Definition of thin-skinned in English:

thin-skinned

adjective

  • Sensitive to criticism or insults.

    ‘these bloggers sure are a thin-skinned crowd’
    • ‘Clearly they have never seen their thin-skinned hero actually respond to criticism.’
    • ‘Why are these defensive-sounding scientists and thin-skinned writers getting so overexcited?’
    • ‘He shows himself to be an ill-mannered, thin-skinned, easily flattered narcissistic ignoramus, given to stupid jokes, banal observations, casual rudeness and hypocritical pieties.’
    • ‘Craig has always been very thin-skinned that way - he reacts very badly to criticism.’
    • ‘I'm alarmed that people over the age of 16 can act so unpleasantly towards their fellow humans, but I suppose that makes me naive and thin-skinned.’
    • ‘She is a thin-skinned politician who has been wounded by acres of speculation about everything from her dress sense to her sense of humour.’
    • ‘He is a clever bully, brutal in his criticism of others but so thin-skinned that he resorts instantly to the libel laws to cow his own critics.’
    • ‘At the very same time, he was also seen as deeply irascible: thin-skinned, emotionally volatile, easily provoked, quick to take offense.’
    • ‘He was paranoid, obsessive, perfectionist, thin-skinned and self-righteous, and his diary is the long story of a man going mad and taking forty years over it.’
    • ‘Yet he was famously thin-skinned and irascible, as I have good reason to remember, if any criticism became directed at himself.’
    • ‘The rich and powerful, who are notoriously thin-skinned, can all too easily launch a libel action in the UK.’
    • ‘A novelist and playwright himself, this might seem like the special pleading of a thin-skinned but hard-necked writer who fears that his own literary endeavours will never stand up to serious appraisal.’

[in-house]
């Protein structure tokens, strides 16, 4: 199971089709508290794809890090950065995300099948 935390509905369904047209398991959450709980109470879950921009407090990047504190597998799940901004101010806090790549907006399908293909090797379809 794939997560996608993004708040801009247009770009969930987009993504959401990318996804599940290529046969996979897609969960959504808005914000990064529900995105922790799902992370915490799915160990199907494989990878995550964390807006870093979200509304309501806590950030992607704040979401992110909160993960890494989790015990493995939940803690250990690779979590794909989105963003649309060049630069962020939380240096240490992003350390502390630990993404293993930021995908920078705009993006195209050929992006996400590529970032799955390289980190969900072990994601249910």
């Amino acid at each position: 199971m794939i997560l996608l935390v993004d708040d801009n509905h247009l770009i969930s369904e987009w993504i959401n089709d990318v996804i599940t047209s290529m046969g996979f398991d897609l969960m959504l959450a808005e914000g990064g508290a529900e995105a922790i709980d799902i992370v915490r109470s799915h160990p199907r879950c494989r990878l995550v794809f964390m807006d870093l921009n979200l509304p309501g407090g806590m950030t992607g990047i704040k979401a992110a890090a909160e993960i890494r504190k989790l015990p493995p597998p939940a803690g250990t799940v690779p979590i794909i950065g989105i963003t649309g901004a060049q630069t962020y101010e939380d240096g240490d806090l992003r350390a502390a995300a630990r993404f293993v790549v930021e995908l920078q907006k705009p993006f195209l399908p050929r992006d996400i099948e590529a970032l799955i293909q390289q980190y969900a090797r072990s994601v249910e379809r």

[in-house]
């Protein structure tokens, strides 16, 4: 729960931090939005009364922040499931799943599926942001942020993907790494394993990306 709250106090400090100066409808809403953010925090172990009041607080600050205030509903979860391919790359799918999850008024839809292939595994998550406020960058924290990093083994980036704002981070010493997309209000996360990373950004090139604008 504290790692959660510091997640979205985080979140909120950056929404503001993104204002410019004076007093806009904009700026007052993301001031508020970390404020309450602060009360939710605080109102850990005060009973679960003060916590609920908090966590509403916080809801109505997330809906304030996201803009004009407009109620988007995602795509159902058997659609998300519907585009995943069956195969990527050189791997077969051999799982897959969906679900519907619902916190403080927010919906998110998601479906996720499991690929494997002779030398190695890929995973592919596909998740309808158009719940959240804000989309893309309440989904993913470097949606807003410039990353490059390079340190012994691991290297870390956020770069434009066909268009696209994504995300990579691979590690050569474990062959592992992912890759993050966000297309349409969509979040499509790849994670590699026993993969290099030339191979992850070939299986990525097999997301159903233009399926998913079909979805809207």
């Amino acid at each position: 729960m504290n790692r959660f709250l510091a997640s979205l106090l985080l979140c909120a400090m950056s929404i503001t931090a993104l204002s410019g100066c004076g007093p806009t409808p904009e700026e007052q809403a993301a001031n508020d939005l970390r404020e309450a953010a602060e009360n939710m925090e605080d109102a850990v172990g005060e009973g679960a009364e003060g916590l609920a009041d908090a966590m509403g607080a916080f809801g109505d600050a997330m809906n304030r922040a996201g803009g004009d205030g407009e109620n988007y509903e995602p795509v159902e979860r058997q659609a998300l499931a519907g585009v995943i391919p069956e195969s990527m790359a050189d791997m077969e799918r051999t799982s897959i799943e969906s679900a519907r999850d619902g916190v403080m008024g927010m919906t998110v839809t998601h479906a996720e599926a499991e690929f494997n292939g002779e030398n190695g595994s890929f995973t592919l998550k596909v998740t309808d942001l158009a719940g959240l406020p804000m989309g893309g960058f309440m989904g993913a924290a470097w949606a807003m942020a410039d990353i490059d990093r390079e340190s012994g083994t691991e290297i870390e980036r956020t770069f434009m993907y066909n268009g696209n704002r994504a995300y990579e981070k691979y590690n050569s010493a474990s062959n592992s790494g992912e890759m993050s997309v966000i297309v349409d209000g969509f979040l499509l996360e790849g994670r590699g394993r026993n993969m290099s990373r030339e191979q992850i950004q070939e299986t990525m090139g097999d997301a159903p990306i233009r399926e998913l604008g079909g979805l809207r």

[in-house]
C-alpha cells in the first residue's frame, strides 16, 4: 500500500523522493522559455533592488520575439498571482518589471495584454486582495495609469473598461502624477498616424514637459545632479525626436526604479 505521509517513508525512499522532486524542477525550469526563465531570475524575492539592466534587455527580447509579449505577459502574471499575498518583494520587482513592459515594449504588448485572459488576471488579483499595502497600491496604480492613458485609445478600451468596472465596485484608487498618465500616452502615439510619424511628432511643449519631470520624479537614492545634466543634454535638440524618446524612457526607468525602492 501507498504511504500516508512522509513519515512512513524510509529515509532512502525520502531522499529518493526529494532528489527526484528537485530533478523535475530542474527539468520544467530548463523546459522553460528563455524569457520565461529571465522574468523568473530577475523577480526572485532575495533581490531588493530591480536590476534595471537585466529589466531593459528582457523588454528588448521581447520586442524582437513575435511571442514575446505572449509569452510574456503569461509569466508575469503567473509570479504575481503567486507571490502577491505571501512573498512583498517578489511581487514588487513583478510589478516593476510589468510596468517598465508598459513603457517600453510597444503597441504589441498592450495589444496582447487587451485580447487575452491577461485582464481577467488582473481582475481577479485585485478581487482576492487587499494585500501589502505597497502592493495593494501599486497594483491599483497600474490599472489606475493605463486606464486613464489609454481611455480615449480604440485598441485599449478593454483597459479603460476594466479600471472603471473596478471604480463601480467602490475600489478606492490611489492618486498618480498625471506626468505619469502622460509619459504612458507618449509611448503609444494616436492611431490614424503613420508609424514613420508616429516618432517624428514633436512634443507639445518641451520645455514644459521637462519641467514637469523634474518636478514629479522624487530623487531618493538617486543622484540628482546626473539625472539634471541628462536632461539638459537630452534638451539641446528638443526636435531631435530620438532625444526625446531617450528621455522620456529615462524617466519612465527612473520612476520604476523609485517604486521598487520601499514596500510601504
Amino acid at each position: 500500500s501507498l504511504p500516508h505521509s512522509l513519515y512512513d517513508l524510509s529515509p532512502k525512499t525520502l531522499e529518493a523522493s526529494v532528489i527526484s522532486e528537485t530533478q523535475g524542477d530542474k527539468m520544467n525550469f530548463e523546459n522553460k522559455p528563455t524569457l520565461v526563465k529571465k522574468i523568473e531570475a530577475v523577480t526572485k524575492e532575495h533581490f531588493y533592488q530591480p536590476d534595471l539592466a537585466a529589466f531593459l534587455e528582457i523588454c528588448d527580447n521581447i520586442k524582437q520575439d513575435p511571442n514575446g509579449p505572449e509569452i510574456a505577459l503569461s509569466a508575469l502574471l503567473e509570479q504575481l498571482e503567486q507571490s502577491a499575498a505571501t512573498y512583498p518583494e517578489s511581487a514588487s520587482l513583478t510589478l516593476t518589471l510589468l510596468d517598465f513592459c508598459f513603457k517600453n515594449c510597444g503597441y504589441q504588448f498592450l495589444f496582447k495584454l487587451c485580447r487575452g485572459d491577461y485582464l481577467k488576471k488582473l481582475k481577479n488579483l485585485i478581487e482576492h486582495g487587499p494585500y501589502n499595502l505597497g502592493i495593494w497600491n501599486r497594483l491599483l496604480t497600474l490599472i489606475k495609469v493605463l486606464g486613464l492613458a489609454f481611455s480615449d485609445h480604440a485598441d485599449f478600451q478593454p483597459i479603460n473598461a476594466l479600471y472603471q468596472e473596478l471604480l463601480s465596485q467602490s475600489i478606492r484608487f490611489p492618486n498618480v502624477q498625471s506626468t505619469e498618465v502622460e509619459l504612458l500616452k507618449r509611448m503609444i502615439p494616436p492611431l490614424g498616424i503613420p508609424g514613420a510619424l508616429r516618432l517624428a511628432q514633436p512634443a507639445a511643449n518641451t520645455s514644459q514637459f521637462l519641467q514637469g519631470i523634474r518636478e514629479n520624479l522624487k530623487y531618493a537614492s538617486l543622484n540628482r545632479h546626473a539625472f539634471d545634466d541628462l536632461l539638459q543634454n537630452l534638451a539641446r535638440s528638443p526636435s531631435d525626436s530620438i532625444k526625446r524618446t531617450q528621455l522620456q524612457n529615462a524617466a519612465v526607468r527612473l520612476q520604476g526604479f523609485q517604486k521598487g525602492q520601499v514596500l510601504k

• ‘Folks, I submit that somebody this immature and thin-skinned has no business dealing with even 18-year-olds.’
    • ‘Displaying not a little control-freakery, some thin-skinned bloggers - who notoriously shun dissonant views - were quick to welcome the move.’
    • ‘His rule was bedevilled by constant friction with a well-entrenched ‘Anabaptist’ faction, which his thin-skinned, slightly paranoid nature made him too prickly in handling.’
    • ‘Some of us, at certain times of our life, are very sensitive to this and very thin-skinned.’
    • ‘Nice, young, caring, thin-skinned doctors might be psychologically traumatised.’
    • ‘I am not very tough yet, I am not very hardened - at times this sensitivity may make me thin-skinned about criticism.’
    • ‘And we ask: are judges too thin-skinned when it comes to criticism?’
    • ‘From a notoriously thin-skinned TV celebrity to an ageing novelist of the club generation, the pastiches are as transparent as they are hilarious.’
    sensitive, oversensitive, hypersensitive, supersensitive, easily offended, quick to take offence, easily hurt, easily upset, touchy, defensive
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Pronunciation

thin-skinned